Students form hockey club, team on campus

Truman State University has established a roller hockey club and traveling team that competes against other schools.

Team captain Mark Hogan said the process started with a series of pick-up games at the Student Recreation Center a couple years ago. He said he started the chartering process to establish the club with the Union and Involvement Services when there were enough guys showing interest to form an actual team. 

Truman had a hockey team as late as 2007, but as interest faded the sport struggled to stay on campus.

“It definitely offers a hockey program we haven’t had in a long time,” Hogan said. “It offers a nice, new opportunity, especially with St. Louis becoming such a big hockey city after the Stanley Cup win.” 

Team member Matthew Redfering explained that a major motivation for forming an official club was preserving designated hockey time at the Rec Center. Redfering said he pushed the group further to join a league.

The U&I required the club to create a constitution, consistently update the roster and formally pick a faculty adviser. 

Hogan said the community around this hockey club is diverse. Players range from students to faculty and staff, and even some Kirksville residents. 

Political science professor Michael Rudy is one of the faculty members that occasionally joins the group to play hockey. When the group needed an adviser, they set their sights on the former college hockey athlete. 

“The motivation to organize was to get more opportunity to play at better times,” Rudy said. “The U&I motivated them to organize to get better times and they never, I don’t think, would have been a competitive team that plays other schools without that.” 

While he hasn’t laced up the skates yet this semester, Rudy said he is looking forward to the chance of playing with the group again. 

With a new sport option on campus, Rudy said there is an opportunity for students, faculty and staff to join a community and get some exercise, both of which are good for mental health.  

Rudy said he doesn’t see his role as preserving the club, so he is interested to see how long the team will be around. As an adviser, Rudy said he signs the necessary paperwork and answers any questions the group might have about running an organization.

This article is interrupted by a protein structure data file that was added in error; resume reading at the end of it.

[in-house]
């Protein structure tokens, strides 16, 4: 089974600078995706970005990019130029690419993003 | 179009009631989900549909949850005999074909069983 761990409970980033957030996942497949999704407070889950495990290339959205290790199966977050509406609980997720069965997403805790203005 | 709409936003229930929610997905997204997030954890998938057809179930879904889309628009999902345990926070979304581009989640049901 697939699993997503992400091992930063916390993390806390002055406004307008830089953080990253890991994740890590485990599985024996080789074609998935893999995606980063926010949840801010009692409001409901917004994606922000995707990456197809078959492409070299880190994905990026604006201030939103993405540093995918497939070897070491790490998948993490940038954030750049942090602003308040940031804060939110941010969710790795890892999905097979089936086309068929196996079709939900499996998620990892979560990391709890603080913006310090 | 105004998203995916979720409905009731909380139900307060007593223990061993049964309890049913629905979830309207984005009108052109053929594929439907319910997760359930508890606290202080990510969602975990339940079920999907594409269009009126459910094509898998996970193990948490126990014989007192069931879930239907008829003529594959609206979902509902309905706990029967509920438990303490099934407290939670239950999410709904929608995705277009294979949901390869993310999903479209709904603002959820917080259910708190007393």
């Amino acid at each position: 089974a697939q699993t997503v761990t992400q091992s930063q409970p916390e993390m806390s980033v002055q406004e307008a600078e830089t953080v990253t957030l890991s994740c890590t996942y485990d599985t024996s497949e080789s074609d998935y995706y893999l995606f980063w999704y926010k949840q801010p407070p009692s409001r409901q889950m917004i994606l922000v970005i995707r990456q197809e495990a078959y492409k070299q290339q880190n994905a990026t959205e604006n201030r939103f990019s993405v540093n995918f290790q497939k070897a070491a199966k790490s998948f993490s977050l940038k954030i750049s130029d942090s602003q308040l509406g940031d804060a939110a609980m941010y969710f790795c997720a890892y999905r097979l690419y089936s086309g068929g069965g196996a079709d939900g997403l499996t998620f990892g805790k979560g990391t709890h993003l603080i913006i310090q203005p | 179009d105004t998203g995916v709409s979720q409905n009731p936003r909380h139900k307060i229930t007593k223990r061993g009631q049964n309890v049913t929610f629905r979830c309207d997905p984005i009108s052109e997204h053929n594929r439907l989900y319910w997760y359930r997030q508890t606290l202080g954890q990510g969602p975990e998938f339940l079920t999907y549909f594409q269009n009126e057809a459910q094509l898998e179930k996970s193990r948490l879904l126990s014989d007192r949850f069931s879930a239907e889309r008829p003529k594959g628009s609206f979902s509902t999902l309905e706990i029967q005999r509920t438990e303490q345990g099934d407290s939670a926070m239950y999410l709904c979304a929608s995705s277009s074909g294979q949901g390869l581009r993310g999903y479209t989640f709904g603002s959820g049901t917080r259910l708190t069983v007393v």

Redfering has been with the club since his freshman year at Truman and helped with the clubs chartering process. Redfering said anyone can join the club, they just have to put the work in and show up.

 “There are a lot of Truman students who are Blues fans, especially with how this past season went for them,” Redfering said. “You can see it walking around campus on game days and stuff. That’s how a lot of the people in the club are — they’re just like, ‘We love this sport, we love to watch it, but we’ve never played.’”

Redfering, who has the most experience playing hockey on a team, said he hopes to continue with where the team is going now. Despite more people joining this year, Redfering said he wants to work on growing the club and getting more people in the mix.

The club also joined the National Collegiate Roller Hockey Association this fall, competing in its first tournament just a few weeks ago.

Hogan said the first tournament was a lot of fun and a good experience for the team. With four games in one day, Hogan said the guys were playing well against the established teams.

“It was a lot considering we’ve only played like pick-up games beforehand,” Hogan said. “By game four it was pretty tiring. We held our own and ended up beating Illinois State [University], which has had an established team for a number of years now.”

Redfering said the team placed third in its pool of competition, which he said he was happy with. Truman was the only team to score against Lindenwood University, which Redfering said has one of the best roller hockey programs in the nation. 

The season runs throughout the school year, Redfering said, so fall and spring competitions are in the same season. With it being the team’s first year as a club, it doesn’t have funding from the Funds Allotment Council yet, so traveling is more difficult. 

Truman is an affiliate chapter this year, Hogan explained, which means it has the ability to play as many games as the team wants to, but it doesn’t have to complete the minimum requirement for games played. This affiliate status also allows for a trial period to ensure the team can handle fundraising and expenses — such as the matching uniforms, travel and more. 

This year, the hockey team is looking to compete in two more tournaments next semester and six or seven league games. Hogan said he hopes this expands next year to a full 10 game season and four to six tournaments.